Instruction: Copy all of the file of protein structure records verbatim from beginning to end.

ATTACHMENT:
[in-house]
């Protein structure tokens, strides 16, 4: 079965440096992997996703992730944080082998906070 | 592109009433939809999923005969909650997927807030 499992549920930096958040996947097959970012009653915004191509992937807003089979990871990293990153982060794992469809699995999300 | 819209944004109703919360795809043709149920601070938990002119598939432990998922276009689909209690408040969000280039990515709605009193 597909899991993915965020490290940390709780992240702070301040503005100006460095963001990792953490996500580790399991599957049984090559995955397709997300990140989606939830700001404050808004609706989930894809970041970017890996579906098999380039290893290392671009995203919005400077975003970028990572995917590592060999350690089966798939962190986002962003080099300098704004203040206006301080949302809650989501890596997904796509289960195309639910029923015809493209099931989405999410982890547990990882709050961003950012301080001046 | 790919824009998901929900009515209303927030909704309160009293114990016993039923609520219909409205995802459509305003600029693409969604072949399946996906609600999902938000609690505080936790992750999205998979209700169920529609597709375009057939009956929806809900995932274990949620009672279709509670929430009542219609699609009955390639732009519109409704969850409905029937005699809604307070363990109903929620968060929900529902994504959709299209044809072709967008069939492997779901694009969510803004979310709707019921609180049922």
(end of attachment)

[in-house]
């Protein structure tokens, strides 16, 4: 079965440096992997996703992730944080082998906070 | 592109009433939809999923005969909650997927807030 499992549920930096958040996947097959970012009653915004191509992937807003089979990871990293990153982060794992469809699995999300 | 819209944004109703919360795809043709149920601070938990002119598939432990998922276009689909209690408040969000280039990515709605009193 597909899991993915965020490290940390709780992240702070301040503005100006460095963001990792953490996500580790399991599957049984090559995955397709997300990140989606939830700001404050808004609706989930894809970041970017890996579906098999380039290893290392671009995203919005400077975003970028990572995917590592060999350690089966798939962190986002962003080099300098704004203040206006301080949302809650989501890596997904796509289960195309639910029923015809493209099931989405999410982890547990990882709050961003950012301080001046 | 790919824009998901929900009515209303927030909704309160009293114990016993039923609520219909409205995802459509305003600029693409969604072949399946996906609600999902938000609690505080936790992750999205998979209700169920529609597709375009057939009956929806809900995932274990949620009672279709509670929430009542219609699609009955390639732009519109409704969850409905029937005699809604307070363990109903929620968060929900529902994504959709299209044809072709967008069939492997779901694009969510803004979310709707019921609180049922």